Certainly an attractive and comfortable cinema with a reputation for long, premiere runs. Thought to be small when opened – would now be thought a large capacity. I was lucky, never found any flood or air conditioning problems. Fond memories of seeing “Mary Poppins”, “The Virgin and the Gypsy”, “Fantasia”, “The Lion in Winter”, “The French Lieutenant’s Woman” and “On Golden Pond” here, during their very successful runs, among others. Presentation was top notch – two festoon curtains lit by both footlights and from above by colour spots. Both light distribution and focus on the Odeon’s big screen were always perfect in my experience. As a Rank cinema manager myself, I heard about the maintenance problems but wouldn’t have known from having enjoyed the splendid cinema on numerous occasions.
A 2012 application specifically to confirm that this would be in keeping with Class D2 use and thus not require planning permission, resulted in a Certificate of Lawful Use or Development confirming this would not constitute a material change of use being issued by Westminster Council.
As this scheme has not been taken forward this would appear to be of largely academic (!) interest; however, the application does include existing plans. The remains of old decor on the “right hand side wall” in the photos posted by Ian I would assume to be in the “PLANT/SERVICE AREA” on the existing plans.
Amazing that alterations to these buildings result in them being chopped and changed so much, almost like “Trigger’s broom”!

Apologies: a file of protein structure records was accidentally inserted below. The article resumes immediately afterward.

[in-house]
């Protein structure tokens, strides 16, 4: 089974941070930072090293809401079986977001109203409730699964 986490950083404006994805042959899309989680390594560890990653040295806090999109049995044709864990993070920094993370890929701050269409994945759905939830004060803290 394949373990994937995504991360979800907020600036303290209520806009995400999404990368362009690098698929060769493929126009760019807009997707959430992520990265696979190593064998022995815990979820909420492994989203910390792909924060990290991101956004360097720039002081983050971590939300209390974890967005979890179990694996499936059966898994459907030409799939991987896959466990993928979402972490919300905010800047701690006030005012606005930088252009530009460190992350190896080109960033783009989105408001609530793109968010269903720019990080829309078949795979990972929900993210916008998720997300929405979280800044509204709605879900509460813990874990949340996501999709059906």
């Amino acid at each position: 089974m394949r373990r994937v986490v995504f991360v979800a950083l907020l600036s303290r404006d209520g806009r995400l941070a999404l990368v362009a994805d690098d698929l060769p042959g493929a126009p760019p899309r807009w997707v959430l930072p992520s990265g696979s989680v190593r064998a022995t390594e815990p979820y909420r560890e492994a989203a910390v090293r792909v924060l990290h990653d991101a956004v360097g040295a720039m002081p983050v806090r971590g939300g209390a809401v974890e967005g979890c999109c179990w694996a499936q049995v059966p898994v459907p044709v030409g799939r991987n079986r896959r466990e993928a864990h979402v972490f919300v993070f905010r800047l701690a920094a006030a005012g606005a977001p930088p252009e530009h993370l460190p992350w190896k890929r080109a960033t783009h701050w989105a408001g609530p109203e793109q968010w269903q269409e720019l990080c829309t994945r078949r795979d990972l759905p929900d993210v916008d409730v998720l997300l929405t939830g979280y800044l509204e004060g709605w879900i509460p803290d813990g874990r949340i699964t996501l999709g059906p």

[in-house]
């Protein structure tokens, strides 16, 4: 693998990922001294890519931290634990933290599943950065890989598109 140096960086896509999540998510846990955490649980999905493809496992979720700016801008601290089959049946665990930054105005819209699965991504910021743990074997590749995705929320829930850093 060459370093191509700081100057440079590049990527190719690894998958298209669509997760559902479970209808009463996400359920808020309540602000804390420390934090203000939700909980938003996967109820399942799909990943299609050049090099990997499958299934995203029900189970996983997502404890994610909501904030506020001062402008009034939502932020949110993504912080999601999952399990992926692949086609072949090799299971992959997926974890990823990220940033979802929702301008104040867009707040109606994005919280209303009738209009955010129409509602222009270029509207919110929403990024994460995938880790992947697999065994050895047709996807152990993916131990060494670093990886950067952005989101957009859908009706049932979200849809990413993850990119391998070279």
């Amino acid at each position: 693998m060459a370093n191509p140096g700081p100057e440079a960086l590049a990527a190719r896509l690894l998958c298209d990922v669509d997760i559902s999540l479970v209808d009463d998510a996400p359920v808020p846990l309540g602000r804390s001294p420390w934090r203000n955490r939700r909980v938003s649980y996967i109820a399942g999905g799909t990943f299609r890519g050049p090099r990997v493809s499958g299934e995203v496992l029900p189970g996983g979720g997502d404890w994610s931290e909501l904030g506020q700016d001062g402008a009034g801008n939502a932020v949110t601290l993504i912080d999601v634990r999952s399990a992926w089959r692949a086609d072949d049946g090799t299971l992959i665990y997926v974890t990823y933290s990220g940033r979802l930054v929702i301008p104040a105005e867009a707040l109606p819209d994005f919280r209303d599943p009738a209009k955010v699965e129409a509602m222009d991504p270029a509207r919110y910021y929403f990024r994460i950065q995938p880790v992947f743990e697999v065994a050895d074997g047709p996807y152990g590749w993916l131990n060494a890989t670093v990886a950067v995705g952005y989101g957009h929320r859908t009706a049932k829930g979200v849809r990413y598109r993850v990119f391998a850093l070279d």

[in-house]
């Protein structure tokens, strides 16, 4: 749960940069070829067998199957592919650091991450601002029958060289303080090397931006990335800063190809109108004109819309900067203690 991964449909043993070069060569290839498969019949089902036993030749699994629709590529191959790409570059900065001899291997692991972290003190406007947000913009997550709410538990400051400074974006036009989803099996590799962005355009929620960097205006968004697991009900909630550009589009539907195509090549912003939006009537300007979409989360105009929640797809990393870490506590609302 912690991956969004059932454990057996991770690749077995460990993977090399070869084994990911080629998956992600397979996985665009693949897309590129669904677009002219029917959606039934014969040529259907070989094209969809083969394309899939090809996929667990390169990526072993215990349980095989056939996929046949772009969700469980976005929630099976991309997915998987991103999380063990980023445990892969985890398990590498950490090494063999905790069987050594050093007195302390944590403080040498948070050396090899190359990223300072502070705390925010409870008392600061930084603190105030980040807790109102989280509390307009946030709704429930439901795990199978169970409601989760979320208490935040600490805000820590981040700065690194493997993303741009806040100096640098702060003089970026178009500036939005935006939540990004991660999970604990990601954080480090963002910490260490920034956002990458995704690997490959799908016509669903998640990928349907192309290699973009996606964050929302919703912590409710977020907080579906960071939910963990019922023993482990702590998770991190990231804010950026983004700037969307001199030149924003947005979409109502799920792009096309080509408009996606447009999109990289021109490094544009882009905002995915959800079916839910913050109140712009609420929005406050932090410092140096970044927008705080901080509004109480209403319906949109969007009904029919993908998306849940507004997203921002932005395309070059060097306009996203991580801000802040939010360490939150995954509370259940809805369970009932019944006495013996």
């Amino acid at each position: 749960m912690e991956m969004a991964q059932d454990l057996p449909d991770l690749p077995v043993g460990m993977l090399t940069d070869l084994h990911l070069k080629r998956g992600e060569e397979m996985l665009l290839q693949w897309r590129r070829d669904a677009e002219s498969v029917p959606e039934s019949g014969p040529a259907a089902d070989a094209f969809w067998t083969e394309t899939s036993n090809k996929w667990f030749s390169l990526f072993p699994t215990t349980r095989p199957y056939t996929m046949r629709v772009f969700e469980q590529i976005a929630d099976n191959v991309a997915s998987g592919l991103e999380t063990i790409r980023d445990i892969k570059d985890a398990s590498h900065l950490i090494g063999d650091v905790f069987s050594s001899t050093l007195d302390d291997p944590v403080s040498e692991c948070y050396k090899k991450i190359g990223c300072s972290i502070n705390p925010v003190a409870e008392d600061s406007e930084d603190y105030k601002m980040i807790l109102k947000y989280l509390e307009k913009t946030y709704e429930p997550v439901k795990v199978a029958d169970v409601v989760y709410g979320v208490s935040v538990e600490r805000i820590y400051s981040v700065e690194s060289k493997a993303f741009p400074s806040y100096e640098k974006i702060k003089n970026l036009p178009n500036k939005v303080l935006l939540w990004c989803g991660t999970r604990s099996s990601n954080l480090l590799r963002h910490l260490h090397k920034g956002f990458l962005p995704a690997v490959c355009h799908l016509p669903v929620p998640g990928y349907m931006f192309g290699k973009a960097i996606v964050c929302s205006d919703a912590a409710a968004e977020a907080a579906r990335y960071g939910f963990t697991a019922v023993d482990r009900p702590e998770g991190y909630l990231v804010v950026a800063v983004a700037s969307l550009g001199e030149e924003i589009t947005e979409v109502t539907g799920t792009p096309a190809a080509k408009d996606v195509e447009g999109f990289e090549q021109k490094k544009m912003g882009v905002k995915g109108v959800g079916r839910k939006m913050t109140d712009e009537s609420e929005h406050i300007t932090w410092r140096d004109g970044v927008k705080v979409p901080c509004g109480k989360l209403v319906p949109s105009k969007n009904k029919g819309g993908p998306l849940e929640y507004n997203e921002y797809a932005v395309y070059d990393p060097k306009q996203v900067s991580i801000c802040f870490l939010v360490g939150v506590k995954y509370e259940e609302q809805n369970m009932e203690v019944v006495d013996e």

Just realised my previous post doesn’t say that the planning application was for a “Sports Cinema Venue.”
I’m sure the regulars of this site already saw this, but I’ll post the link anyway for archival purposes (short film made to introduce the theatre in 1998):
Lionel: Thank you for posting the link. Not sure if I have seen it before, but it was worth watching in any case.
The lighting and “festoon” tabs look wonderful!
In the above-mentioned film, we also see the projection booth sound rack. It contains a Dolby CP65 processor along with a Dolby DA20 converter, so I would assume that the Odeon Haymarket was equipped for Dolby Digital around 1994 and that the amps and speakers were replaced with new ones because of the stringent demand of the new sound format(s). Does anyone know which speakers (make, model, quantity – for both screen and surround) the Odeon Haymarket had during its last years of operation?
@CF100 I obviously agree with your comment about how wonderful it looks. Compared to today’s standards, it would make a premium experience when it comes to scenery. Unfortunately, I never had the opportunity to see a film there.
Grand opening ads
Odeon Haymarket opening 04 Jun 1962, Mon Evening Standard (London, Greater London, England) Newspapers.com